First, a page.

Brand and High-involvement Products Essay

847 Words Sep 12th, 2013 4 Pages
Low Involvement VS High Involvement Buying Decisions
——The Consumer’s Decision-Making Process

Why do you buy the things you do? How did you decide to go to the college you’re attending? Where do like to shop and when? Do your friends shop at the same places or different places?

Marketing professionals want to know the answers to these questions. They know that once they do have those answers, they will have a much better chance of creating and communicating about products that you and people like you will want to buy. That’s what the study of consumer behavior is all about.

Consumers don’t necessarily go through all the buying stages when they’re considering purchasing product. You have probably thought about many products you
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Companies that sell high-involvement products are aware of that postpurchase dissonance can be a problem. Frequently, they try to offer consumers a lot of information about their products, including why they are superior to competing brands and how they won’t let the consumer down. Salespeople are typically utilized to do a lot of customer “hand-holding.”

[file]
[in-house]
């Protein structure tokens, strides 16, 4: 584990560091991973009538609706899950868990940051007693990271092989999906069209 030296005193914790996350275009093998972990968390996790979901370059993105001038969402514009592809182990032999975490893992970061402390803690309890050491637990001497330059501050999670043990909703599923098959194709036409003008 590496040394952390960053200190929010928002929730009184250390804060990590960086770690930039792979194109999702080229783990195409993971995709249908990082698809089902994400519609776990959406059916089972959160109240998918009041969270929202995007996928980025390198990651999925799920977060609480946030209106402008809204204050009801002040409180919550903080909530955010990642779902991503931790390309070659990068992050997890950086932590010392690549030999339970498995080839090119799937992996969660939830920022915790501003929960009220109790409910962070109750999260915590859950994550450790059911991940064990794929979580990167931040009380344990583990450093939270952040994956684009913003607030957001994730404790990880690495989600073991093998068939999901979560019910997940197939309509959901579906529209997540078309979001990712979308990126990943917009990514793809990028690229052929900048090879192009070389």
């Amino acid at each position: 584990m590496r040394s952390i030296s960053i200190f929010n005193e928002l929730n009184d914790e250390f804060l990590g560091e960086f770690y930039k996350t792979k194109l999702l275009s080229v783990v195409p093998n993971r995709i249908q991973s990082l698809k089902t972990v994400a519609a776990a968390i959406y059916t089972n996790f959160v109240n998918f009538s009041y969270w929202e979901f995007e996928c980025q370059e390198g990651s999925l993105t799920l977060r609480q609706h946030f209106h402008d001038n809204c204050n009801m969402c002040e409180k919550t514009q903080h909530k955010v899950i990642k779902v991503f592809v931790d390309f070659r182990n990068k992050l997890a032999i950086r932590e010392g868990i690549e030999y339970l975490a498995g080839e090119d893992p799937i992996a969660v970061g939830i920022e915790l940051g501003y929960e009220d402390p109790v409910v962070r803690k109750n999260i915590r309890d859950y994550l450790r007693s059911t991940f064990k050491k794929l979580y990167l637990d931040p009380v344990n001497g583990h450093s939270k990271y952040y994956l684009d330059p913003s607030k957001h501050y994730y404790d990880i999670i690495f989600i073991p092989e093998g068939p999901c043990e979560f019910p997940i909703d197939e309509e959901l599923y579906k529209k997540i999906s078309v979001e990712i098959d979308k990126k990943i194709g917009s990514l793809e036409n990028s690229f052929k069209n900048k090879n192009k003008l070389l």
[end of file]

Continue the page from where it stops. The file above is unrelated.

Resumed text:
Limited problem solving falls somewhere in the middle. Consumers engage in Limited problem solving when they already have some information about a good or service but continue to search for a bit more information. The backpack you’re looking to buy is an example. You’re going to spend at least some time looking for one that’s decent because you don’t want it to fall apart while you’re traveling and dump everything you’ve packed on a hiking trail. You might do a little research online and come to a decision relatively quickly. You might consider the choices available at your favorite retail outlet but not look at every backpack at every outlet before making a decision. Or, you might rely on the advice of a person you know who’s knowledgeable about backpacks. In some way you shorten the decision-making process.

Brand names can be very important regardless of the consumer’s level of purchasing involvement. Consider a low-versus high-involvement product—say, purchasing a tube of toothpaste versus a new

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